ENGLISH POETRY 1579-1830: SPENSER AND THE TRADITION
Rev. Thomas Warton
Rev. J. G., "Elegiac Ode, on the Death of T. Warton Esq. Poet Laureat" Newcastle Chronicle (31 July 1790).
Rev. Thomas Warton:
1746: Rev. Joseph Warton
1750: J. S., Wadham College
1754: Samuel Johnson
1754: Rev. Joseph Warton
1754: Rev. Joseph Spence
1757: Robert Bedingfield
1759: James Harris
1759: John Campbell
1760: Edward Cooper
1760: Bonnell Thornton
1761: Bp. Robert Lowth
1761: William Shenstone
1761: Rev. Joseph Warton
1762: Horace Walpole
1762: William Warburton
1770: Thomas Gray
1770: Rev. Richard Farmer
1770: Rev. James Granger
1774: Elizabeth Carter
1776: Rev. Edmund Cartwright
1777: Samuel Johnson
1777: Rev. William Mason
1778: John Bampfylde
1779: Rev. Richard Polwhele
1782: Rev. William Mason
1783: A. B.
1783: George Steevens
1785: The Cottage Mouse
1785: Anna Seward
1786: George Colman
1786: William Mavor
1786: John Wolcot
1786: Rev. Bryan Waller
1786: R. S.
1787: J. R.
1788: Edward Pye-Waters
1789: William Hayley
1790: A. B. G
1790: John Wolcot
1790: Emanuel Empty
1790: Joseph Ritson
1790: Rev. J. G.
1790: John Bannister
1790: John Wolcot
1790 ca.: A Friend
1795: Dr. Robert Anderson
1796: I. H.
1799: Henry Kirke White
1800: Samuel Taylor Coleridge
1800: Thomas James Mathias
1804: Joseph Dennie
1805: Sir Walter Scott
1806: G. W. C.
1807: Robert Southey
1807: Sir Samuel Egerton Brydges
1809: Dr. Nathan Drake
1818: William Hazlitt
1822: Robert Southey
1824: Bryan Waller Procter
1825: A Constant Reader
1830: Rev. George Barrell Cheever
1834: John Wilson
1836: Hartley Coleridge
1842: C. H. Timperley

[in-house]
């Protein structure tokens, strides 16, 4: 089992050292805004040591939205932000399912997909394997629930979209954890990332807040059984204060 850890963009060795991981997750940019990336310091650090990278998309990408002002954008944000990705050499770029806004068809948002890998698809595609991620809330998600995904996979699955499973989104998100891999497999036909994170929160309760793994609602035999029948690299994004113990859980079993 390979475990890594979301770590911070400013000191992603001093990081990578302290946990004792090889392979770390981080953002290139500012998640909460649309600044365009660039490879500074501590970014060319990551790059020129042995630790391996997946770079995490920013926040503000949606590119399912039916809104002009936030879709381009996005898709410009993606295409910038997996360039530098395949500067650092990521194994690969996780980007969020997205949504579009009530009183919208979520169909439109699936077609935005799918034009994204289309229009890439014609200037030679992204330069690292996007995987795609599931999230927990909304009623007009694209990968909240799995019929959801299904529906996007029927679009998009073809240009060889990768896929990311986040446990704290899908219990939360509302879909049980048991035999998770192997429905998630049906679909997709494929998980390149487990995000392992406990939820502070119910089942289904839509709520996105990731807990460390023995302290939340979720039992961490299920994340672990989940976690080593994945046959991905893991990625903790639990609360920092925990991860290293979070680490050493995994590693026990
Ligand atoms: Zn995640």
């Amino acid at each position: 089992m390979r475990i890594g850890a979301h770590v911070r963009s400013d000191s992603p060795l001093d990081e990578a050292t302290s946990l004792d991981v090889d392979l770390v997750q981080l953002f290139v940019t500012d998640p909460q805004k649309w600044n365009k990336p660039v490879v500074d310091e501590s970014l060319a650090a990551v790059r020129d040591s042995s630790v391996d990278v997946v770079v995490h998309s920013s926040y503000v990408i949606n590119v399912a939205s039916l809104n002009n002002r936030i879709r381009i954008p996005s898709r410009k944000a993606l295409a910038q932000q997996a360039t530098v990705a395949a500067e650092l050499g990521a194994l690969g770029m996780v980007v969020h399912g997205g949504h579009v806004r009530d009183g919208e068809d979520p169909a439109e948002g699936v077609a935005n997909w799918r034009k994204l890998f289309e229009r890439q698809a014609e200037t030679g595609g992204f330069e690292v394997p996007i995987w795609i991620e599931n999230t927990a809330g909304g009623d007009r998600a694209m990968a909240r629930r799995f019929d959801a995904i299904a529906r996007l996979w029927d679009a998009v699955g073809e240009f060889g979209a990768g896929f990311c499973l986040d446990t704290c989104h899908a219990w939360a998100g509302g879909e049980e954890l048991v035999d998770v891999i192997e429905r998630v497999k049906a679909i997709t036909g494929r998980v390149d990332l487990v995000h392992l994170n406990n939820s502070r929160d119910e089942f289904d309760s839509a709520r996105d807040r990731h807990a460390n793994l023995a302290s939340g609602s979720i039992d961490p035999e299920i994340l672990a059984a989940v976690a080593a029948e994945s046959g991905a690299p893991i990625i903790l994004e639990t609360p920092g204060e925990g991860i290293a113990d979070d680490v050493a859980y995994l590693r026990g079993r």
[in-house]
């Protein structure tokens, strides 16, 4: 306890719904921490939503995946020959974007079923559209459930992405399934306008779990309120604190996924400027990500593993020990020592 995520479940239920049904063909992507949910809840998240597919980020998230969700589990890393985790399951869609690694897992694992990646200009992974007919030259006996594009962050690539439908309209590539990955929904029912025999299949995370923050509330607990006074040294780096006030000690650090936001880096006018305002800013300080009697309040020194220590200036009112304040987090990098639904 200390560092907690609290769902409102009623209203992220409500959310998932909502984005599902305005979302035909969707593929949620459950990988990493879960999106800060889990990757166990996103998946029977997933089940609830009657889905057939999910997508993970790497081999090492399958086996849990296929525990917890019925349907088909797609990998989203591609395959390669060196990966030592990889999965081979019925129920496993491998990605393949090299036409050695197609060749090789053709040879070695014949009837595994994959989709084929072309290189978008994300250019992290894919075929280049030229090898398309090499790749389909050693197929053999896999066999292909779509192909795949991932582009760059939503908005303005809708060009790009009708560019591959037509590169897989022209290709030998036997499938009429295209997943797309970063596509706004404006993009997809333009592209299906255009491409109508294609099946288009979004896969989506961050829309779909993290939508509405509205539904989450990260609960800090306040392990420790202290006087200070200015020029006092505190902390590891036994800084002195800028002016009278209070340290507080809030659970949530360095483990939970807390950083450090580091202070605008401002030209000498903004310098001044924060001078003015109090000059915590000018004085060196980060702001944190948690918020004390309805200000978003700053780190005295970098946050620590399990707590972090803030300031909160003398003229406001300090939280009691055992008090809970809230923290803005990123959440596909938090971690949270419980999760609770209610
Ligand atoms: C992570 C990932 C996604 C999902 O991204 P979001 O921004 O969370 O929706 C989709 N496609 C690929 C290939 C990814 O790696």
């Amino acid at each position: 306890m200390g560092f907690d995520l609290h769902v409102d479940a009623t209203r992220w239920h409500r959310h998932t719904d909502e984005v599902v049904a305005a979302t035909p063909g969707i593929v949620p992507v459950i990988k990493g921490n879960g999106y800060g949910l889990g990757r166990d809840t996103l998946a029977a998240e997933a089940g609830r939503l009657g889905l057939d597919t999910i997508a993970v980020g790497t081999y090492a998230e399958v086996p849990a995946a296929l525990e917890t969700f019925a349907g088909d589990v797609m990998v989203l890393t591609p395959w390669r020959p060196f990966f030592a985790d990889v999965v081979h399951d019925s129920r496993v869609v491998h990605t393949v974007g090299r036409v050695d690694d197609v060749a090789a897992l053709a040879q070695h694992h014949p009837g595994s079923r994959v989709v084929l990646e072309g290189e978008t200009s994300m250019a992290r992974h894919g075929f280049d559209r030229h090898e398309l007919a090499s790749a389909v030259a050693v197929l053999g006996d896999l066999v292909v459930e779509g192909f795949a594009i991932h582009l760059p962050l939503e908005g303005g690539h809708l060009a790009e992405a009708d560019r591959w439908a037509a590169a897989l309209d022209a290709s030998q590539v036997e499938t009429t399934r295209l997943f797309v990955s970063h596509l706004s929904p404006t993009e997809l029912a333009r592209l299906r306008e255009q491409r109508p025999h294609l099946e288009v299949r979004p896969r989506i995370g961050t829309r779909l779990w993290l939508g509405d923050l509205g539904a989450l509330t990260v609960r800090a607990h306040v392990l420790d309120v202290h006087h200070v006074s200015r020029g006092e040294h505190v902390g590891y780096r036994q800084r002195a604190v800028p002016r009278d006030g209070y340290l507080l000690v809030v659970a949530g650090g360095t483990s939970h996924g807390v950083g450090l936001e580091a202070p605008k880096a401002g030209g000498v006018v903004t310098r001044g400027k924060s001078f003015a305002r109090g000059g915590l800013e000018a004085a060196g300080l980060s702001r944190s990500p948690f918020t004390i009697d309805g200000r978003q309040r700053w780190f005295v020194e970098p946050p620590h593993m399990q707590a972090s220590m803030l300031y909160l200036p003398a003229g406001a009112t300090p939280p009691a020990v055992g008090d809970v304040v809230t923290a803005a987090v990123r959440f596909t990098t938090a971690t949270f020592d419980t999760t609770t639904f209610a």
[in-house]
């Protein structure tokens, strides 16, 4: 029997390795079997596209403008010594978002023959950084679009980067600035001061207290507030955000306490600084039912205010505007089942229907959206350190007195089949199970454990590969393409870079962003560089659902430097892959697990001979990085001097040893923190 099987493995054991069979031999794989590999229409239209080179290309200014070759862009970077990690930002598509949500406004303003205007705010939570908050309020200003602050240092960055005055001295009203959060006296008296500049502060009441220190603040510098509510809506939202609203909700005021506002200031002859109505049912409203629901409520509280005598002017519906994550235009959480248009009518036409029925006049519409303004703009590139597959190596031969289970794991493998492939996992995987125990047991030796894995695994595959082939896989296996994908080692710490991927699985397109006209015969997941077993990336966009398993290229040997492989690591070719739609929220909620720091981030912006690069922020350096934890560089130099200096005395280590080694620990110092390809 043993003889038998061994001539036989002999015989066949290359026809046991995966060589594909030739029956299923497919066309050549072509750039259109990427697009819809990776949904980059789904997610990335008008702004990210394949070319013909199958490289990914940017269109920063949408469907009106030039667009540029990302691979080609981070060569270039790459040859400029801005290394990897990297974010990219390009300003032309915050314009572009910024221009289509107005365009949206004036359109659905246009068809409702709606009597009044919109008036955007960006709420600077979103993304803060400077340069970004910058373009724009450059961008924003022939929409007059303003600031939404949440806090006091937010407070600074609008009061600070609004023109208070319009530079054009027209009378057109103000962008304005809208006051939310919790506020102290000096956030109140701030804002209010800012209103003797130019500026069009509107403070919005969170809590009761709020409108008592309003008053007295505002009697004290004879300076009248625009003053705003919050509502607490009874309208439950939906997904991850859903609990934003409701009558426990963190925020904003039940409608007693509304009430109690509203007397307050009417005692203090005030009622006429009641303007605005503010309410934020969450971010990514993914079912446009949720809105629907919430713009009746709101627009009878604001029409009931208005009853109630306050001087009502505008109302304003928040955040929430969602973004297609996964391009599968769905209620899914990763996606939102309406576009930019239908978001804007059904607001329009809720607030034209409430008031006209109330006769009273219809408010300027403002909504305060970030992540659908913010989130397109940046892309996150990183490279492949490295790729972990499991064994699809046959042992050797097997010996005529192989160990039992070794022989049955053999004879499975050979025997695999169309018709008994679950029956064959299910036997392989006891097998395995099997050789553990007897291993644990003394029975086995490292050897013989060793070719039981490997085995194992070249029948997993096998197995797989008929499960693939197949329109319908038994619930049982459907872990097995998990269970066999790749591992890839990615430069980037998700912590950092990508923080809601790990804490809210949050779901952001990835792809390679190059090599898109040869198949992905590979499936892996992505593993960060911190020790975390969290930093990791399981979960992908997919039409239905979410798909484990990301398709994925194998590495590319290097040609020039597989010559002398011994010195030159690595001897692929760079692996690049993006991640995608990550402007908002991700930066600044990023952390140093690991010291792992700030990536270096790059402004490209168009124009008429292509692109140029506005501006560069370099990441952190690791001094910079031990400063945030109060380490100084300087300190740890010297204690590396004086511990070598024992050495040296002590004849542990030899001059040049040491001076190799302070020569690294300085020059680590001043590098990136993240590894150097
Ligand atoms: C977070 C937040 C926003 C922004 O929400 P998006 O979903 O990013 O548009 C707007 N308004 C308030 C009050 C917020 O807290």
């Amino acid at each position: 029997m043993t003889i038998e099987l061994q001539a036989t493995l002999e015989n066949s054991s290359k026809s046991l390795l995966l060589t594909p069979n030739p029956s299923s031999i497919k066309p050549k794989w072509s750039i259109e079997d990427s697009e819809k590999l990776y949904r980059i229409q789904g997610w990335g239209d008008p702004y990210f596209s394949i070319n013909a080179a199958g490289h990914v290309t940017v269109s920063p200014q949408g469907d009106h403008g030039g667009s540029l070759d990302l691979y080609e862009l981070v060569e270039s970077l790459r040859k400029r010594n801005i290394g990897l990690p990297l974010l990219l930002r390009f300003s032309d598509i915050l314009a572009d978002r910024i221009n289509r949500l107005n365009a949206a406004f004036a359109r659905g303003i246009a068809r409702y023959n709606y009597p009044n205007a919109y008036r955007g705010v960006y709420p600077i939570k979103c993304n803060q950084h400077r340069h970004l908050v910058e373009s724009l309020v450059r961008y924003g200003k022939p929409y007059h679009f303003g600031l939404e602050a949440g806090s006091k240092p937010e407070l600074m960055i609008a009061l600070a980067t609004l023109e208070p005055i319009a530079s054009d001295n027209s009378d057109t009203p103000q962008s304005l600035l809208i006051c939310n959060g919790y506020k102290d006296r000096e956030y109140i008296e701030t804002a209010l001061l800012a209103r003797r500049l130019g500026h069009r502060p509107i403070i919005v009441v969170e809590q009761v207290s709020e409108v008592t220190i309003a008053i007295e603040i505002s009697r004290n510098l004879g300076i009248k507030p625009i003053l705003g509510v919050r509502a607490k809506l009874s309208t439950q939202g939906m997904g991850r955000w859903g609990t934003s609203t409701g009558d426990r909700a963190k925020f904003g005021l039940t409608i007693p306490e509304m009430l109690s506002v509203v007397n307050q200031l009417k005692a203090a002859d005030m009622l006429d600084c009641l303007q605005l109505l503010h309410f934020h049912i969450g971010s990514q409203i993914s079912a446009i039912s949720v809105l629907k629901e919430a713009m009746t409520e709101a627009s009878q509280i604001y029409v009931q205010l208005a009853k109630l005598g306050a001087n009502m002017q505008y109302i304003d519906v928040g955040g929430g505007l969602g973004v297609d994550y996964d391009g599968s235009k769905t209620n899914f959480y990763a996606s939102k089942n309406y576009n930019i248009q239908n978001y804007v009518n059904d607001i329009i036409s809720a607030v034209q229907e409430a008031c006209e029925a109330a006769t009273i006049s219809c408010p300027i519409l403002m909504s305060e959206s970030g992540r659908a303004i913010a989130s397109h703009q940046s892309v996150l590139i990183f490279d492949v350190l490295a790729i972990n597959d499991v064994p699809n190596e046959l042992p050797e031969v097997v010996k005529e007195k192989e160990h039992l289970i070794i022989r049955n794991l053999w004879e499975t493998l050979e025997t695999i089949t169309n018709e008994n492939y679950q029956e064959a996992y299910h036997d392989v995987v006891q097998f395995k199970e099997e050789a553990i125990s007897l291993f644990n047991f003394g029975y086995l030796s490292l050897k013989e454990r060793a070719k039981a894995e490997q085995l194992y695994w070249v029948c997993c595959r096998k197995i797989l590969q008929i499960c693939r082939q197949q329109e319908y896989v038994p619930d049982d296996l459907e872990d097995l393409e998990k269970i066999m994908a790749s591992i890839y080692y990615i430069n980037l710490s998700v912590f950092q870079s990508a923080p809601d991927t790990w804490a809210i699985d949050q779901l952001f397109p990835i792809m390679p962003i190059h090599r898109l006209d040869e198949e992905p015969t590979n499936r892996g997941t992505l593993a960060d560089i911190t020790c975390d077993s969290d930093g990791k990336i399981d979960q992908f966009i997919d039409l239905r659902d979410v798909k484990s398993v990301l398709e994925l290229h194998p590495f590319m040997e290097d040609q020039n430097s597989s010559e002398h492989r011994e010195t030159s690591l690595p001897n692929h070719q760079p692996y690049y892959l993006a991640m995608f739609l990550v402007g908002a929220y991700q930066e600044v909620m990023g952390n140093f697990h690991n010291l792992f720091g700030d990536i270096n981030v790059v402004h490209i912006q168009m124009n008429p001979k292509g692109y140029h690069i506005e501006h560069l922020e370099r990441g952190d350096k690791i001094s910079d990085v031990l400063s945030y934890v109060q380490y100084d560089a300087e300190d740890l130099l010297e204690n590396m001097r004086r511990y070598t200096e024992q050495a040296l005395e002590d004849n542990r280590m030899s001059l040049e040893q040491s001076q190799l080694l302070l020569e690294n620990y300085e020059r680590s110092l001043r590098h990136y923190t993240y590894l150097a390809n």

1850: Leigh Hunt
1854: Leigh Hunt
1880: Thomas Humphry Ward
1882: Epes Sargent
Rev. J. G.:
1790: Rev. Thomas Warton
Hail, mournful Muse! thy tribute bring
In verse sublime Tom's praise to sing;
(His powers, alas! no more)
For ah! the tuneful Bard is dead,
And drooping low his laurell'd head,
That held of Odes a score.
He's gone, alas! how hard the doom,
To pass stern Pluto's dreary gloom,
Thro' sulphur, fire, and smoke!
Where all the Odes that e'er he sung,
Can't silence Cerb'rus' triple tongue,
Nor e'er one smile provoke.
No more can Thou, like peals of thunder,
Astound the Court with gaping wonder,
At his harmonious lays;
Now, hush'd is ev'ry heart-felt strain,
That tickled oft the soul to pain,
When sung in George's praise.
The King, who saw "with rapture wild,"
Tom "mould his Harp to manners mild,"
His drooping heart to chear;
No more shall hear his warbling note,
Round fair St. James's Palace float,
In accents smooth and clear.
"No more to strike us with amaze,
Tom's tropes of adulation blaze,"
In verse of true sublime:
No more we hear loud blasts of fame,
Wild, blustring out great George's name,
In his immortal rhime.
Sweet Bard! how blest with ev'ry art,
That charm'd the ear, and won the heart
Of thy all-gracious King!
A lasting honour crowns thy head;
Thy verse yet lives, tho' thou art dead;—
For — thus thy praise I'll sing.
"'Twas Tom, who sung so sweet an air,—
Charm'd Lady Mayoress, and Lord May'r,
With his delightful metre:
Who thought (and really they're believers)
He equall'd marrow-bones and cleavers;"
So sings the tuneful Peter.
But, now he's dead — thro' boundless skies,
To heav'n Tom's warbling spirit flies,
Melodious ev'n in death:
He, like a Swan, beneath the reeds
Of rivers gliding thro' the meads,
Resign'd his "lyric breath."
Thy much-lov'd Muse, illustrious shade!
With artless grace laments thee, dead;—
Her harp neglected lies;
No more with harmony she sings;
No longer sweeps the sounding strings,
That echo thro' the skies.
Beneath the willows, that o'erlook
The waters of yon silent brook;—
A melancholy shade!
In sadness lost — with tearful eyes,
Pale, pensive, and forlorn — she cries,
Alas! Tom Warton's dead!!!
Just are thy tears, Parnassian Queen!
Tom's match no more thou'lt find, I ween,
'Mongst all the rhyming throng:
The laurels Phoebus did consign
To Tom, belov'd by all the Nine,
Renown'd in lyric song.